In Ezekiel 36, God is once again contending with faithless Israel.  He’s outraged that when Israel “came to the nations, wherever they came, they profaned my holy name, in that people said of them, ‘These are the people of the Lord, and yet they had to go out of his land.’  But I had concern for my holy name, which the house of Israel had profaned among the nations to which they came.” (Ez. 36:20-21)  In other words, Israel was acting in such a way that pagan nations were looking down on Yahweh.  Israel’s faithlessness tarnished the name of God.  And God takes the glory of His name very seriously!

Israel profaned the name of God through exile and abandoning the promised land.  I’m convinced that one of the most common ways we do it is through our laziness.   Don’t use Scripture as your screensaver and then spend all day on Facebook.  Don’t tell everyone how much you love Jesus and then be consistently unprepared for meetings. If you’re going to celebrate Jesus taking on your sin, you ought to be willing to take on some extra work every once in a while.  We need to get to work because laziness profanes the name of God.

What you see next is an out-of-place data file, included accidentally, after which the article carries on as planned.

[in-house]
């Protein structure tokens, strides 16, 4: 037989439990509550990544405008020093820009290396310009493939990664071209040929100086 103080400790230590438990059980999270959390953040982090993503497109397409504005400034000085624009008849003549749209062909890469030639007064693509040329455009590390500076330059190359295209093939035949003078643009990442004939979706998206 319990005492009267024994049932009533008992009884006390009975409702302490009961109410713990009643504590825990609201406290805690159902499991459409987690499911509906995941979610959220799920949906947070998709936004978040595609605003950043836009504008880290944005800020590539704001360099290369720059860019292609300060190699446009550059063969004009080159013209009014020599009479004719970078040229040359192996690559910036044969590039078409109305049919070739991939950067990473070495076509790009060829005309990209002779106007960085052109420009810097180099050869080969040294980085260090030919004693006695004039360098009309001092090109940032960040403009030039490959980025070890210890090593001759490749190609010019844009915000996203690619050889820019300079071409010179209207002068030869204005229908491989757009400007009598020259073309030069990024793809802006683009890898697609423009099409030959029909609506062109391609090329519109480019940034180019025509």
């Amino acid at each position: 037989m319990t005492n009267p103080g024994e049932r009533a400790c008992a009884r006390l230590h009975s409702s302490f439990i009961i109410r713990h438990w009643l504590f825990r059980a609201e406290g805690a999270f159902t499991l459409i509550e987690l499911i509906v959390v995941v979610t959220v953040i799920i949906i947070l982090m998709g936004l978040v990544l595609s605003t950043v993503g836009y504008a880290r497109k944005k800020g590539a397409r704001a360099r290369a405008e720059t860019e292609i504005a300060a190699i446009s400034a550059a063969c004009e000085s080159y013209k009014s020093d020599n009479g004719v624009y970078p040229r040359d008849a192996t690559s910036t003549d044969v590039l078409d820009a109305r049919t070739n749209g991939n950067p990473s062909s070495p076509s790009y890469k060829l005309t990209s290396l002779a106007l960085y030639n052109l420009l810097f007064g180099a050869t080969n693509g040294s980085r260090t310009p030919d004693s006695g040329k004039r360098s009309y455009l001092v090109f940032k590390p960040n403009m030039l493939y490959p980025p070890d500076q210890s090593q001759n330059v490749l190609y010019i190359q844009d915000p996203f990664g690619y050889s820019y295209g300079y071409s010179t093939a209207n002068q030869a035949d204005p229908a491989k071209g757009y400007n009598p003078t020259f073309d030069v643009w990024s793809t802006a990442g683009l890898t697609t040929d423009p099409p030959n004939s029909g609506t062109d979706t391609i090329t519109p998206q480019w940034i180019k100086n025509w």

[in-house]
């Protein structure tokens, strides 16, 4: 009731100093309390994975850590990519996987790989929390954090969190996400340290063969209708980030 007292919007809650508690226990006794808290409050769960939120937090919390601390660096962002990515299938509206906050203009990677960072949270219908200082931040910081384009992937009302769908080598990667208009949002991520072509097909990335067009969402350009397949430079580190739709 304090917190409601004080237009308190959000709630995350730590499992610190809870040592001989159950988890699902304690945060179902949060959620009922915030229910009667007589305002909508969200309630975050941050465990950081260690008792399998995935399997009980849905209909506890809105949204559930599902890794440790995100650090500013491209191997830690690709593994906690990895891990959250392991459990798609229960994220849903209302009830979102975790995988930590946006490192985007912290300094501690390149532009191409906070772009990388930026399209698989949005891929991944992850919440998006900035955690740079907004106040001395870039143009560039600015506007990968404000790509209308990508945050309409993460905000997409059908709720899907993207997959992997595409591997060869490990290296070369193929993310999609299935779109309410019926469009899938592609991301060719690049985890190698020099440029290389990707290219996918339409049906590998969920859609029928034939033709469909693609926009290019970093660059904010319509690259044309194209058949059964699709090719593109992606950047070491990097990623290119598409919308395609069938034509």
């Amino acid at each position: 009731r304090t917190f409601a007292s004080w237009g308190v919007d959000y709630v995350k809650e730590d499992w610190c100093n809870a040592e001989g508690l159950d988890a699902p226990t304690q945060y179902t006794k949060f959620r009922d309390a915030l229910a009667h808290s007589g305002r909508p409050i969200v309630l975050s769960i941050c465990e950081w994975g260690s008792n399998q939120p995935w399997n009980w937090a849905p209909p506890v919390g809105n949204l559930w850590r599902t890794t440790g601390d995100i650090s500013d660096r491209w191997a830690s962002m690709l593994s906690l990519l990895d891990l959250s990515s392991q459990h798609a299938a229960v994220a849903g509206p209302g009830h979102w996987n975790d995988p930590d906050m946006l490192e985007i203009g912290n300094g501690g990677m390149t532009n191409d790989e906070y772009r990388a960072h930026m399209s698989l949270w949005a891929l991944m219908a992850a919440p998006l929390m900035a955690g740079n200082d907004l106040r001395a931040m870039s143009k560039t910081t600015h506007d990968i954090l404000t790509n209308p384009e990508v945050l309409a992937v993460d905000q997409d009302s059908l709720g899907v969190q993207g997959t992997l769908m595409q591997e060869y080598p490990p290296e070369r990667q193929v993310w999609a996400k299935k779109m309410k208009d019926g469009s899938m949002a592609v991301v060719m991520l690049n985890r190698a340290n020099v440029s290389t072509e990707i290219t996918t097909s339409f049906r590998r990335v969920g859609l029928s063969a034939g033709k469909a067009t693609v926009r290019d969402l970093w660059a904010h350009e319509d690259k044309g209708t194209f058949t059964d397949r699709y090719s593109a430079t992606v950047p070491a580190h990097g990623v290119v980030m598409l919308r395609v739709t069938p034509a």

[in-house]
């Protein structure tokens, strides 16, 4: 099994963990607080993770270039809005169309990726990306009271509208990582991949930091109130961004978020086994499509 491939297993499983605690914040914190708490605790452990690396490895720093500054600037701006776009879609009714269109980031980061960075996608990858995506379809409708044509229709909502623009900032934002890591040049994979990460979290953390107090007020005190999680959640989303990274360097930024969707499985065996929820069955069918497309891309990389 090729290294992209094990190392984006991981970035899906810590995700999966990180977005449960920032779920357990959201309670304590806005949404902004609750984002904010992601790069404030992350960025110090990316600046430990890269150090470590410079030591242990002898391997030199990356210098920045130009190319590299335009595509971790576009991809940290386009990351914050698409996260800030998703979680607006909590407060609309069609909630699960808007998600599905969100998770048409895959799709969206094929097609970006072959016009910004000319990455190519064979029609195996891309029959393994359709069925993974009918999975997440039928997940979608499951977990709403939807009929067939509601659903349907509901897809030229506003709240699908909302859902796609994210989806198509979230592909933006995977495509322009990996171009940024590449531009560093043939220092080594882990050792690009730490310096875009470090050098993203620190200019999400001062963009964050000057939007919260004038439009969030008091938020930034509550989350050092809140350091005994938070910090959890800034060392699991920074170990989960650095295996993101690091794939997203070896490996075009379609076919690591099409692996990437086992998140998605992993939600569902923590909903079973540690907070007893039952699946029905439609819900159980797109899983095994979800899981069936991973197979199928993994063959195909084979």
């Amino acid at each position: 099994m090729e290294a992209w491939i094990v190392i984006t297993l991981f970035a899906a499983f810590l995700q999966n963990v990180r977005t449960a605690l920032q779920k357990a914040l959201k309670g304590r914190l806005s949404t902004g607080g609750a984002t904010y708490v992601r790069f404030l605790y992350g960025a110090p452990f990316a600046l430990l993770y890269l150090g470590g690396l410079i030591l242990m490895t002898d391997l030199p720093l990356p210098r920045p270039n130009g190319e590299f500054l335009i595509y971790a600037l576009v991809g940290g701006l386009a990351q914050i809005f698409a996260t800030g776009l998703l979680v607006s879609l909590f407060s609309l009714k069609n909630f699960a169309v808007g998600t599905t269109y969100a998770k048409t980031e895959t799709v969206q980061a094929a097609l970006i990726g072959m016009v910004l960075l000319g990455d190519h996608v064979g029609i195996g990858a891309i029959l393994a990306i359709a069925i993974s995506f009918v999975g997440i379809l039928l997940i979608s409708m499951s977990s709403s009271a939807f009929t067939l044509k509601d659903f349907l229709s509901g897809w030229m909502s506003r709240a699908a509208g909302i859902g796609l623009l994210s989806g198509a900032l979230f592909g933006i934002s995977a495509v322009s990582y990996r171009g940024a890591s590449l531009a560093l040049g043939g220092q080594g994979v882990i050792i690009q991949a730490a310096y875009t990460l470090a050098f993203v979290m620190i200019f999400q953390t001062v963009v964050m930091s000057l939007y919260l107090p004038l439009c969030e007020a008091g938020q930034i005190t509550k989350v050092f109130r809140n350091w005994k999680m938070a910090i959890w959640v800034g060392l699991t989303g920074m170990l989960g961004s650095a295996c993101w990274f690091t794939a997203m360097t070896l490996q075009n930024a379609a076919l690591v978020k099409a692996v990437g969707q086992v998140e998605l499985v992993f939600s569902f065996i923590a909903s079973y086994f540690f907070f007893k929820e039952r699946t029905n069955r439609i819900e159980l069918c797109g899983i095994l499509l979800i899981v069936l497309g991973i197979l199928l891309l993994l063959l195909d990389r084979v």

This is what Paul has in mind as he’s wrapping up the third chapter of his letter to the Colossians.  “And whatever you do, in word or deed, do everything in the name of the Lord Jesus, giving thanks to God the Father through him.“(Col. 3:17)  And then just a few verses later, “ Whatever you do, work heartily, as for the Lord and not for men, knowing that from the Lord you will receive the inheritance as your reward. You are serving the Lord Christ.” (Col. 3:23-24)  Work in a way that makes God look amazing.  

We talk all the time about the world needing hope now more than ever.  It does. Sometimes that hope shows up in big, bold, dramatic ways.  But, more often, it shows up when ordinary Jesus followers get up, go to work, do their best and earn the right to talk about the God behind it all.  So, Restoration City, be distinct.  Get to work!

On The Field

team